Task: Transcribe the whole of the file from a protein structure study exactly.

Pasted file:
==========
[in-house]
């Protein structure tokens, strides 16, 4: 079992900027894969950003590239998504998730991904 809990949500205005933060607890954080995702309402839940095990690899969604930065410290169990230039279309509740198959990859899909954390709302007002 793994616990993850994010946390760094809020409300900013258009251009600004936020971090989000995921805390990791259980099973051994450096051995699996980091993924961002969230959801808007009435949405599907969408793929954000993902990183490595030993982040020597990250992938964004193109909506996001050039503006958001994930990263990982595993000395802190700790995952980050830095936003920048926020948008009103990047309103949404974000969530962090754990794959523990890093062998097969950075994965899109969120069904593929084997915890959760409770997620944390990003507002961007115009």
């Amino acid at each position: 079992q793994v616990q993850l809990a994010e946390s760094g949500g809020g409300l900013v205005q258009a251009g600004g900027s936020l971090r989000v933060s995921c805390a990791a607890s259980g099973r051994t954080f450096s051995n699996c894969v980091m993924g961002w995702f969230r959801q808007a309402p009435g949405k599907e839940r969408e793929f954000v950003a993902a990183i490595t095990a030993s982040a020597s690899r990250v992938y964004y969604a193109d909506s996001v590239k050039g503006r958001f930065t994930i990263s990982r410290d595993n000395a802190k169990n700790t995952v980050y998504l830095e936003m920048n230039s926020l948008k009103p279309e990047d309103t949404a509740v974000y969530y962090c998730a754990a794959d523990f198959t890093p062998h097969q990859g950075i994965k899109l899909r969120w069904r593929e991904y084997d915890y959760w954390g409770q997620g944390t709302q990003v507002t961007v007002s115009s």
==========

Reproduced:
[in-house]
């Protein structure tokens, strides 16, 4: 079992900027894969950003590239998504998730991904 809990949500205005933060607890954080995702309402839940095990690899969604930065410290169990230039279309509740198959990859899909954390709302007002 793994616990993850994010946390760094809020409300900013258009251009600004936020971090989000995921805390990791259980099973051994450096051995699996980091993924961002969230959801808007009435949405599907969408793929954000993902990183490595030993982040020597990250992938964004193109909506996001050039503006958001994930990263990982595993000395802190700790995952980050830095936003920048926020948008009103990047309103949404974000969530962090754990794959523990890093062998097969950075994965899109969120069904593929084997915890959760409770997620944390990003507002961007115009």
């Amino acid at each position: 079992q793994v616990q993850l809990a994010e946390s760094g949500g809020g409300l900013v205005q258009a251009g600004g900027s936020l971090r989000v933060s995921c805390a990791a607890s259980g099973r051994t954080f450096s051995n699996c894969v980091m993924g961002w995702f969230r959801q808007a309402p009435g949405k599907e839940r969408e793929f954000v950003a993902a990183i490595t095990a030993s982040a020597s690899r990250v992938y964004y969604a193109d909506s996001v590239k050039g503006r958001f930065t994930i990263s990982r410290d595993n000395a802190k169990n700790t995952v980050y998504l830095e936003m920048n230039s926020l948008k009103p279309e990047d309103t949404a509740v974000y969530y962090c998730a754990a794959d523990f198959t890093p062998h097969q990859g950075i994965k899109l899909r969120w069904r593929e991904y084997d915890y959760w954390g409770q997620g944390t709302q990003v507002t961007v007002s115009s």